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  1. Advances in Microbial Food Safety, Volume 2 by Sofos | | Booktopia
  2. The impact of next-generation sequencing on food safety
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Advances in Microbial Food Safety, Volume 2 by Sofos | | Booktopia

This Reference is not available in your current subscription. Notify your administrator of your interest. Advances in Microbial Food Safety, Volume 1 Details New research, outbreaks of foodborne disease and changes to legislation mean that food microbiology research is constantly evolving. This book summarises the key trends in this area for the food industry. The book begins with an introductory chapter discussing food safety management systems from the past to the present day and looking to future directions. The book moves on to provide updates on specific pathogens including Salmonella, Listeria monocytogenes and Bacillus species.

New developments in the area are explored with chapters on emerging parasites in food, advances in separation and concentration of microorganisms from food samples, new approaches in microbial pathogen detection, and an update on novel methods for pathogen control in livestock preharvest. Show less.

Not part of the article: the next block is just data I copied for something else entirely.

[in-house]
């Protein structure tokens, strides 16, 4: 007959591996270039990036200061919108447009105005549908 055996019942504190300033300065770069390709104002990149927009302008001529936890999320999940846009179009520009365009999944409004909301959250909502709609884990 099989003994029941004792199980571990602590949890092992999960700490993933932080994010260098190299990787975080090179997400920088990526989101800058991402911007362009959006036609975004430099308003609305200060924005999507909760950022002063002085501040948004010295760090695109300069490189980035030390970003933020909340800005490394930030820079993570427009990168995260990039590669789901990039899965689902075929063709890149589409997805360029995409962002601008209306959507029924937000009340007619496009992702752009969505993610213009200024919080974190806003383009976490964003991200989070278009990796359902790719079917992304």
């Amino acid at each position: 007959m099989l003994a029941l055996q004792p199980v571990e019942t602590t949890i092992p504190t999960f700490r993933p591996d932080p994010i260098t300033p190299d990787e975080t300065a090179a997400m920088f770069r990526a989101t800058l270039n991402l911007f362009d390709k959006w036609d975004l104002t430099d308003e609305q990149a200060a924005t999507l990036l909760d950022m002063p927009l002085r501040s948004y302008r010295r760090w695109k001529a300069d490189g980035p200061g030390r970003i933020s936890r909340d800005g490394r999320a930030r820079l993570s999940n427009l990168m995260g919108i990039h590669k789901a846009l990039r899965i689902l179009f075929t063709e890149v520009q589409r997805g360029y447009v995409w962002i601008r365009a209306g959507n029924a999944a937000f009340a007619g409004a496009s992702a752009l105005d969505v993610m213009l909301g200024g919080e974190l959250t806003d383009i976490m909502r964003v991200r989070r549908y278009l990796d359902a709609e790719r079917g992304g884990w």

View More. Back to Table of Contents. New in Food Science. Carbohydrate Chemistry for Food Scientists 3rd Edition BeMiller, James N. Open Share Save. Click here to Expand all. Click here to Collapse all.

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View Section, Front Matter. View Section, Table of Contents. View Section, Part I. Expert Interview with Dr R. Bruce Tompkin. View Section, 1. View Section, Part II.

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  • Pathogen Updates. View Section, 2.

    The impact of next-generation sequencing on food safety

    Pathogen Update: Salmonella. View Section, 3. WGS has been shown to discriminate between highly clonal pathogens and specific subtypes, e. Thus, WGS is more accurate for comparing isolates and has the added advantage of being faster than traditional, culture-dependent techniques. Besides identifying causative pathogens, WGS can be used to predict traits such as virulence and antimicrobial resistance. These sequences were deposited publicly, enabling the rapid development of PCR assays that could specifically detect the outbreak strain.